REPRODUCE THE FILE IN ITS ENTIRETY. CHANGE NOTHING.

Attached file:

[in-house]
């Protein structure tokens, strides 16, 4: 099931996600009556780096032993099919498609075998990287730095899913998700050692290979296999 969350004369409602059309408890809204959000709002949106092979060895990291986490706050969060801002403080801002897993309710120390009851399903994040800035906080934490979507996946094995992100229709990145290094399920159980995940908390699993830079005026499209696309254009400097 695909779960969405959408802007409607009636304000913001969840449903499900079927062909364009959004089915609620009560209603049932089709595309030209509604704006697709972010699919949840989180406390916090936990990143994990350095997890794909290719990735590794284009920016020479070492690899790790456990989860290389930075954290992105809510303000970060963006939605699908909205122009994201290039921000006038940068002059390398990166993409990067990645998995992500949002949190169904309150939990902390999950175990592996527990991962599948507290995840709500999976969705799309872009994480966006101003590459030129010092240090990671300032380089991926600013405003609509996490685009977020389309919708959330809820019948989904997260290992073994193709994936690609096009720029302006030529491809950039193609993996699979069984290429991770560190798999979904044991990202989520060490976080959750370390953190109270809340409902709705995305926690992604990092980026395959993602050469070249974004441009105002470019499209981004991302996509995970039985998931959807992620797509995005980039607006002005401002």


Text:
[in-house]
């Protein structure tokens, strides 16, 4: 099931996600009556780096032993099919498609075998990287730095899913998700050692290979296999 969350004369409602059309408890809204959000709002949106092979060895990291986490706050969060801002403080801002897993309710120390009851399903994040800035906080934490979507996946094995992100229709990145290094399920159980995940908390699993830079005026499209696309254009400097 695909779960969405959408802007409607009636304000913001969840449903499900079927062909364009959004089915609620009560209603049932089709595309030209509604704006697709972010699919949840989180406390916090936990990143994990350095997890794909290719990735590794284009920016020479070492690899790790456990989860290389930075954290992105809510303000970060963006939605699908909205122009994201290039921000006038940068002059390398990166993409990067990645998995992500949002949190169904309150939990902390999950175990592996527990991962599948507290995840709500999976969705799309872009994480966006101003590459030129010092240090990671300032380089991926600013405003609509996490685009977020389309919708959330809820019948989904997260290992073994193709994936690609096009720029302006030529491809950039193609993996699979069984290429991770560190798999979904044991990202989520060490976080959750370390953190109270809340409902709705995305926690992604990092980026395959993602050469070249974004441009105002470019499209981004991302996509995970039985998931959807992620797509995005980039607006002005401002």